Finally, those may be the biggest names, but numerous others are stepping away after this season, or have already. Here are some of the more notable ones.

German Philipp Walsleben (C) jumps overPhoto credit should read THOMAS LOHNES/DDP/AFP via Getty Images

Philip Walsleben — A cross sensation who didn’t do a ton on the road, but no matter. At one point the Potsdammer held a full house of (U-23) titles: German, European, World and UCI World Cup. At the senior level he couldn’t quite get past the stars of the sport, topping out in second place in the World Cup standings, but he was one of the top non-Belgians at least.

Marcel Sieberg — Long time teammate of his countryman Greipel, Sieberg was a classics/sprinter type who topped out at seventh (like Greipel!) in Paris-Roubaix and won a Ronde van Drenthe in 2005. He also performed for many years as a veteran domestique of some note.

Kevin Reza — One of the few Black riders in the peloton, the French sprinter and track star notched some nice results at the pro level (4th in Classic Sud Ardeche, 3rd in Paris-Camembert) plus a win as an espoir in Les Boucles de la Loire. His final Tour de France participation saw him ride at the front on the stage into his hometown of Paris, in solidarity with the Black Lives Matter movement.

Cycling : 64th Criterium du Dauphine 2012 / Stage 5Photo by Tim de Waele/Corbis via Getty Images
Kevin Reza

Jonas Van Genechten — Belgian classics guy, once took third at Paris-Tours and won a stage of the Vuelta in 2016. Probably better known as a classics domestique.

Sean De Bie — Another classics/cross rider, De Bie notched five wins, including the GP Impanis. He comes from a long line of pros including his dad and several cousins. He just missed out on one last win at the Tour du Finistere, where Benoît Cosnefroy took him on the line.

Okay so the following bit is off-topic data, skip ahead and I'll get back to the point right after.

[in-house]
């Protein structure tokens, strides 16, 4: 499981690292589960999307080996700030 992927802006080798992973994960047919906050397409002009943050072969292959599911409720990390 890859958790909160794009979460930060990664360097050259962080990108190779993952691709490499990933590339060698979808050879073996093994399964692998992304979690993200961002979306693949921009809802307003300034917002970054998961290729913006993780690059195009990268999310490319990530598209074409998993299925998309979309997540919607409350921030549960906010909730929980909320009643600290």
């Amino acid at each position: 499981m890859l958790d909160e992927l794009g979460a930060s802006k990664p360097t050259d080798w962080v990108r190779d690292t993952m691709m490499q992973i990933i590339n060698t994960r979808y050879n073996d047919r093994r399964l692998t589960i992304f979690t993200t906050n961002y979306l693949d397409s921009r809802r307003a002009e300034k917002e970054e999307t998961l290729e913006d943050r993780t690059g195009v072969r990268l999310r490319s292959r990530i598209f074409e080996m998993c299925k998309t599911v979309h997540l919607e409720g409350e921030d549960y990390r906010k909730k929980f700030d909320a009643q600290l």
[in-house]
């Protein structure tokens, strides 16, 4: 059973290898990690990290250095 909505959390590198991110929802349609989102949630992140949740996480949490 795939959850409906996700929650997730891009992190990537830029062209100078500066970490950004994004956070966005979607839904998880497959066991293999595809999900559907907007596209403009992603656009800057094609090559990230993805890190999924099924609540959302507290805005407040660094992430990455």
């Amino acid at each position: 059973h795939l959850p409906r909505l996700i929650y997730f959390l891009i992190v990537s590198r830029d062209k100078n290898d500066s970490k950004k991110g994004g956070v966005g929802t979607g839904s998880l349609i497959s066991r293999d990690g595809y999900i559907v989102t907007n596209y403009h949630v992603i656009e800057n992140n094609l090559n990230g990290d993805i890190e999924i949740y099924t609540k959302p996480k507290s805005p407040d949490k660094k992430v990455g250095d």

Stage winner, Polka dot jersey of best cPhoto credit should read PASCAL PAVANI/AFP via Getty Images
Vanendert, a/k/a manindots

Jelle Vanendert — One of many Belgian Climbing Sensations, Mr. Van in Dirt took a Tour stage win at Plateau de Beille and held the KOM jersey for a bit. He was twice second at Amstel Gold and third on one occasion at La Fleche Wallonne. GP Waregem, Vlaamse Pijl and a stage of the Belgium Tour are his other palmares.

Mitchell Docker — Aussie classics rider and notable lead-out guy. His stage win at the Route du Sud is his biggest pro palmare, unless you count being part of a TTT squad that won a Giro stage.

Mickael Delage — A French national champion on the track, Delage won a couple combativity prizes at the Tour and took third in San Sebastian.

Cycling - Paris - RoubaixPhoto by Tim de Waele/Corbis via Getty Images
Wynants on duty

Maarten Wynants — wow, Wynants hung on through his age 39 season as a classics rider and beloved teammate at Quick Step, Lotto, Rabobank and Jumbo Visma. His only win was U23 national champion, but he shepherded Tom Boonen to some magical moments back in the day. Wynants stopped after De Ronde this year, not being willing to extend his career another five-plus months just for Paris-Roubaix, where he had four top-20 results including tenth in 2012.

Brent Bookwalter — A fine teammate and time triallist, and thus a good guy to have around for your TTT squad. The New Mexican was mostly known for helping out some very strong BMC squads.

Koen De Kort — His career didn’t pan out quite the way he wished, joining Liberty Seguros and then Astana at a time when these teams were getting shelved or nuked for doping cases. But the U23 Paris-Roubaix winner notched some decent results at the middling classics and took 12th overall at the ENECO Tour once.